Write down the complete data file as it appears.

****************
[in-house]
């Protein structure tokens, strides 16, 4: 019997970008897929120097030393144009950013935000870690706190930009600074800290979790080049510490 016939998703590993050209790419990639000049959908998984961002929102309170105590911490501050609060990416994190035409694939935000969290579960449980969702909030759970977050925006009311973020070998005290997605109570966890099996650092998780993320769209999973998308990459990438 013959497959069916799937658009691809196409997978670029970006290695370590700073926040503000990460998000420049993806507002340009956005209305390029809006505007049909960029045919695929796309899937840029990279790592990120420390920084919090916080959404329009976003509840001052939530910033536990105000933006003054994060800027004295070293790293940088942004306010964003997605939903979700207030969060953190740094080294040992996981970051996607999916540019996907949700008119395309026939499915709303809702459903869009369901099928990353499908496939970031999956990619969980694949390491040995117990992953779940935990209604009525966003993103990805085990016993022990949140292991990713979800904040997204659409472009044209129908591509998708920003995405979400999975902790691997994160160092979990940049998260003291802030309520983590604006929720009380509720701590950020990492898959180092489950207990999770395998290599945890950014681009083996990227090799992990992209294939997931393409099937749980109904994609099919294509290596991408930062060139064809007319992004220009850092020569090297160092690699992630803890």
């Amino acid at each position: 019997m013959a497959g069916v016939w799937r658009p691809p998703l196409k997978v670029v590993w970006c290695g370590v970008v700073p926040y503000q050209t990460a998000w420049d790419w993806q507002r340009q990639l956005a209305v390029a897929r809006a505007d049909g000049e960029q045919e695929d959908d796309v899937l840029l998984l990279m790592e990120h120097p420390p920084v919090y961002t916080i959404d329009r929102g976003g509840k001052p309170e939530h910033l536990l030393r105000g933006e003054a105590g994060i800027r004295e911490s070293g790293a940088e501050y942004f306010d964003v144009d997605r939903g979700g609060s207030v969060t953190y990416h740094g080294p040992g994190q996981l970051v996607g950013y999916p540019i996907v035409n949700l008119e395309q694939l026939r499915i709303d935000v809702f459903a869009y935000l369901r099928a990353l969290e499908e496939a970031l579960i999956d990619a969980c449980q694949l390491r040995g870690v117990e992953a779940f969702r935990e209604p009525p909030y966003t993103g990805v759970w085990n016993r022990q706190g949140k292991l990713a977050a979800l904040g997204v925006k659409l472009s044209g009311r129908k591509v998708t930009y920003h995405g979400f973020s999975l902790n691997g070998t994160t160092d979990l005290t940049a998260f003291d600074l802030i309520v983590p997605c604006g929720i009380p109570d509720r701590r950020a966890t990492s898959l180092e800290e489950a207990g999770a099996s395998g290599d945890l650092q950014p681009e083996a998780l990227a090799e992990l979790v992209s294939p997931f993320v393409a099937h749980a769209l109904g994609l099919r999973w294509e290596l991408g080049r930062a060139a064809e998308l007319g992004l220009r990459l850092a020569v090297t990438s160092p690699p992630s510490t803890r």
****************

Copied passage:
[in-house]
């Protein structure tokens, strides 16, 4: 019997970008897929120097030393144009950013935000870690706190930009600074800290979790080049510490 016939998703590993050209790419990639000049959908998984961002929102309170105590911490501050609060990416994190035409694939935000969290579960449980969702909030759970977050925006009311973020070998005290997605109570966890099996650092998780993320769209999973998308990459990438 013959497959069916799937658009691809196409997978670029970006290695370590700073926040503000990460998000420049993806507002340009956005209305390029809006505007049909960029045919695929796309899937840029990279790592990120420390920084919090916080959404329009976003509840001052939530910033536990105000933006003054994060800027004295070293790293940088942004306010964003997605939903979700207030969060953190740094080294040992996981970051996607999916540019996907949700008119395309026939499915709303809702459903869009369901099928990353499908496939970031999956990619969980694949390491040995117990992953779940935990209604009525966003993103990805085990016993022990949140292991990713979800904040997204659409472009044209129908591509998708920003995405979400999975902790691997994160160092979990940049998260003291802030309520983590604006929720009380509720701590950020990492898959180092489950207990999770395998290599945890950014681009083996990227090799992990992209294939997931393409099937749980109904994609099919294509290596991408930062060139064809007319992004220009850092020569090297160092690699992630803890």
């Amino acid at each position: 019997m013959a497959g069916v016939w799937r658009p691809p998703l196409k997978v670029v590993w970006c290695g370590v970008v700073p926040y503000q050209t990460a998000w420049d790419w993806q507002r340009q990639l956005a209305v390029a897929r809006a505007d049909g000049e960029q045919e695929d959908d796309v899937l840029l998984l990279m790592e990120h120097p420390p920084v919090y961002t916080i959404d329009r929102g976003g509840k001052p309170e939530h910033l536990l030393r105000g933006e003054a105590g994060i800027r004295e911490s070293g790293a940088e501050y942004f306010d964003v144009d997605r939903g979700g609060s207030v969060t953190y990416h740094g080294p040992g994190q996981l970051v996607g950013y999916p540019i996907v035409n949700l008119e395309q694939l026939r499915i709303d935000v809702f459903a869009y935000l369901r099928a990353l969290e499908e496939a970031l579960i999956d990619a969980c449980q694949l390491r040995g870690v117990e992953a779940f969702r935990e209604p009525p909030y966003t993103g990805v759970w085990n016993r022990q706190g949140k292991l990713a977050a979800l904040g997204v925006k659409l472009s044209g009311r129908k591509v998708t930009y920003h995405g979400f973020s999975l902790n691997g070998t994160t160092d979990l005290t940049a998260f003291d600074l802030i309520v983590p997605c604006g929720i009380p109570d509720r701590r950020a966890t990492s898959l180092e800290e489950a207990g999770a099996s395998g290599d945890l650092q950014p681009e083996a998780l990227a090799e992990l979790v992209s294939p997931f993320v393409a099937h749980a769209l109904g994609l099919r999973w294509e290596l991408g080049r930062a060139a064809e998308l007319g992004l220009r990459l850092a020569v090297t990438s160092p690699p992630s510490t803890r």